Fri 7th – Sat 15th November 2014


Ben Hickey

at 23:32 on 17th Nov 2014



Jim Cartwright’s play ‘Road’, a bold and vivacious piece of promenade theatre, skewers life on a typical Northern street during the twilight years of Margaret Thatcher’s leadership. Brought to life by director Gemma Fairlie and the Bristol Old Vic Theatre School, tonight’s performance consists of a brave yet thoughtful blend of comedy and tragedy charting an ordinary night .

Cartwright’s vision does not conform to the doleful and dreary depictions of the Northern 80s advanced by other writers, and the production stays faithful to the vigour and energy of his text. The audience is guided up and down the ‘road’ by the local slacker Scullery, deftly played by Harry Egan, and as the audience looks past the facades of houses to the lives within, it quickly becomes apparent that this is not an exercise in mundane realism. Each of the vast array of characters are either uproariously funny or indelibly tragic, and sometimes a powerful blend of the two. There is the caustic Carol (Rosie Nicholls), whose antagonistic relationship with her mother often devolves into scintillating rows. Skinlad (Tim Innes), known to all of the road’s residents as a ‘fucking nutter’ oscillates between unbridled rage and deep ruminations on the Dharma, while the mentally fragile Molly (Pippa Moss) uses milk from the cat’s saucer for her tea. It is a show which revels in its own strangeness but underneath the raucous comic energy one cannot help but feel a sense of disquiet bubbling underneath the surface. In particular, the ubiquitous presence of alcohol throughout (the scenes are sometimes literally drenched in it) often has hilarious results but these comedic touches are artfully balanced against the idea that the characters’ drunkenness largely serves to numb the pain that stems from living on the poverty line, day after day.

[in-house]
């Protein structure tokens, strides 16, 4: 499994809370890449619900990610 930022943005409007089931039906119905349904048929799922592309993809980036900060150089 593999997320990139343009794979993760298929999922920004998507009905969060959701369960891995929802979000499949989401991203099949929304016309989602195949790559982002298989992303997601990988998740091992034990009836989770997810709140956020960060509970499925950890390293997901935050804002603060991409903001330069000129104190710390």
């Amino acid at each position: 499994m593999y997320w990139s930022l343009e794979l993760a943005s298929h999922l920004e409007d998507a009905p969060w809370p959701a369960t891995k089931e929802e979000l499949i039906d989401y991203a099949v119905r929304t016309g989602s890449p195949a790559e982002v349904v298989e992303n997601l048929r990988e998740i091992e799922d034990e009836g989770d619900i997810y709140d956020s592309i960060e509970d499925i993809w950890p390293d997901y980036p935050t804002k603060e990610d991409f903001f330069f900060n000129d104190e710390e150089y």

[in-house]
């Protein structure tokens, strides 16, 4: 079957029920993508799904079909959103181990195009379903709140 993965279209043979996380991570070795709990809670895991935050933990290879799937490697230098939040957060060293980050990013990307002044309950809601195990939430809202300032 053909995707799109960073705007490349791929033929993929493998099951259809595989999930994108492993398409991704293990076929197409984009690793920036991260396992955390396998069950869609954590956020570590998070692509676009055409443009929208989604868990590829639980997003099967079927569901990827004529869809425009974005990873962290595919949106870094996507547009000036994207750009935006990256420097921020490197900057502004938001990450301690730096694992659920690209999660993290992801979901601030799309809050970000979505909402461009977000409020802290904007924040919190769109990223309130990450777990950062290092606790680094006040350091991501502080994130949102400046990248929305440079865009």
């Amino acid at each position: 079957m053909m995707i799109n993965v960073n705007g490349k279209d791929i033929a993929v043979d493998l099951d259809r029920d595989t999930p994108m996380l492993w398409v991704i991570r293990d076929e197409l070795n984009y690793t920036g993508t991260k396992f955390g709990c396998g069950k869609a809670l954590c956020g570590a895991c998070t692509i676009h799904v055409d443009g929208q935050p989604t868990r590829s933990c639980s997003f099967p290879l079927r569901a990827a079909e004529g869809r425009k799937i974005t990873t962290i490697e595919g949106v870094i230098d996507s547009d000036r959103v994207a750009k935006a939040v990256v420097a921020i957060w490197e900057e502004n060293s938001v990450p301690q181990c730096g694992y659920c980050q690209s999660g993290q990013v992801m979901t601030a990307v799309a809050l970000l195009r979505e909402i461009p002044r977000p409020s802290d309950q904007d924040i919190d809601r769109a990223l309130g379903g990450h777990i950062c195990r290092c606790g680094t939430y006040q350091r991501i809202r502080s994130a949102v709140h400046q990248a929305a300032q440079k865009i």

The challenge throughout is to weave each separate narrative into one coherent and meaningful picture and there are some strands, often those which fall a little flat; the long scene involving a protesting hunger striker (Sam Woolf) and his girlfriend Clare (Shala Nyx) is played slightly heavy-handedly (although its intensity cannot be faulted). The sheer number of monologues from individual characters within the performance is also problematic at times; it is hard to be equally emotionally invested in them all.

As the events of the play begin to spill out of the houses and on to the central space of the road itself, however, the performance becomes a more visceral creature, culminating in a brilliant scene between two lads out on the pull (Joel Macey and Ryan McKen) and two girls who they meet on a night out (Nicholls and Nyx). A scene which begins with typical levels of caginess transforms into an enthralling piece of catharsis about the crippling futility of these young people’s existence and the concurrent necessity to keep fighting in the face of such impossible odds (at one point in this scene I look across and the room and see actor Paul McGann, of ‘Doctor Who’ and ‘Withnail and I’ fame, in the audience, actually crying). It is a moving scene in which the actors walk the line between despair and triumph brilliantly.

The cast and crew are able to create an captivating portrait of a particular moment in history, while its prevailing sense of doubt and uncertainty in turn suggest that the repercussions of that moment may continue to be felt in the present day. Riotous and deeply reflective in equal measure, this performance of ‘Road’ manages to uncover the grimy hope which lies underneath the hardships of poverty and mundanity.


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